We got a heads up from our pal Nikolay over at FPV Filmz. We keep in touch because Nikolay’s a very talented pilot who’s always pushing the envelope. And he did so again with this new video.
Because this involves hang gliders, I thought I’d give you a little backstory. When I was a teenager, a poster popped up in my high school. “Get High Legally!” it said. Then it offered hang-gliding lessons. I signed up and took a few flights. Most were short hops, but on an exceedingly windy day we made the decision that I could launch from a high hill used for downhill skiing. To make a long story short, I launched and was somehow soon heading directly for a pole that held lights for night skiing. I became fixated on the target and – though I tried to turn away – kept heading directly for it. At the last second, I pulled my legs out of the prone harness and tried to kick the pole and glance off it, thinking I could somehow redirect my flight. Instead, I dropped like a stone.
You don’t flutter when you fall with a hang glider; you just fall. And so straight down I went, some 30-40 feet. I landed upside-down on my back, directly on that triangular bar used for controlling the kite. It absorbed some of the shock, bending completely out of shape. Me? Well, no broken bones. But I was in very rough shape and blame that incident for occasional back problems that have dogged me sporadically ever since.
So it didn’t turn out as planned. But it could have been much, much worse.
Aerobatic hang gliding
You may well have seen some of this on YouTube already. Experienced hang-gliding pilots who can maneuver their kites like they’re piloting a fighter jet. Well, maybe not quite like that, but with such skill that they make loops and spirals and dives look simply easy. My helmet is off to them. (By the way, I did actually try a tandem flight using a ground-based towing system a couple of decades later. We didn’t hit a pole.)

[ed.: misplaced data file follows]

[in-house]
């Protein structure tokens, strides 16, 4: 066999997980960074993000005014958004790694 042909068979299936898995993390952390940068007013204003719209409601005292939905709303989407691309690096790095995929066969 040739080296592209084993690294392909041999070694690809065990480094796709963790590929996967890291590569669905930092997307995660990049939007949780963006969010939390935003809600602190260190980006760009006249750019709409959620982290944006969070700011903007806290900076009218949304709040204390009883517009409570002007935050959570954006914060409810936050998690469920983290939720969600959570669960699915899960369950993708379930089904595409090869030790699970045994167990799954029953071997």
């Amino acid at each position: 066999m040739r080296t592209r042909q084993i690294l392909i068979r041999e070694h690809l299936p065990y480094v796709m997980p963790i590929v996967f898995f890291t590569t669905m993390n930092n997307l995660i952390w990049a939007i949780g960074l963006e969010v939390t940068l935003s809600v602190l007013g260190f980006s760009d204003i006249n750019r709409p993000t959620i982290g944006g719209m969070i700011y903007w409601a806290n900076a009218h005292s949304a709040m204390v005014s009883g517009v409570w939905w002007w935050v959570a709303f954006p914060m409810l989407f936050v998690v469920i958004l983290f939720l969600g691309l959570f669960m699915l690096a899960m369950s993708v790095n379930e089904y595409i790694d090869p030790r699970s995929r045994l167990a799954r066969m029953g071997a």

Anyway, those pilots generally record their own flights with action cams. But what if you could actually follow them through the sky with a First-Person-View drone? In theory, you’d wind up with a pretty dope video. But wow, you’d sure want a good FPV pilot as your wingman.
Enter Nikolay Anishchenko.
Nikolay’s got it. We’ve seen a number of ace vids from him (here’s the last one we wrote about), and there’s no denying his skill behind the sticks. What’s amazing (and should give some of us hope) is that Nikolay only started flying in February 2020. Basically he put in 60 dedicated hours on a simulator, made the transition, and hasn’t looked back.
In fact, he’s only looked ahead – figuring out the next challenge or build. For the video we’re about to see, he’s flying a new prototype quad. Here’s what the YouTube description says:
From loop de loops to spins, Ian Brubaker (@hg_loops) fearlessly defies gravity in his hang glider with an fpv drone several feet away. In order to capture these shots, I used a prototype fpv drone that I’ve been developing with my friend Zach Carrizales. We hope to release our new quad design in the coming months.
We look forward to seeing that. Almost as much as we’re looking forward to the video.
Here it is. Nikolay clearly has a really solid feel for space, constantly calculating where his subjects will be next and ensuring they’re safely framed up. The results are spectacular:
How did he do that?
Well, part of the answer is Nikolay’s skill. But there’s something about the prototype frame he’s been developing with his friend Zach that made these unique shots possible. Here’s what Nikolay was willing to share with us:
It’s a bit early to share details about our prototype drone because it’s still a work in progress. But this shoot wouldn’t have been possible without it. In a few weeks time, I will be making a thorough launch video about the drone frame, what it can be used for, and why it is a game-changer for the FPV world.
We’re obviously looking forward to hearing some deets about this new build. We have to wonder if they might have added a remote-controlled gimbal for camera positioning, instead of having to rely solely on having the quad in just the right spot every single time.
We can’t say for sure. But when Nikolay is ready to share, we’ll be there.
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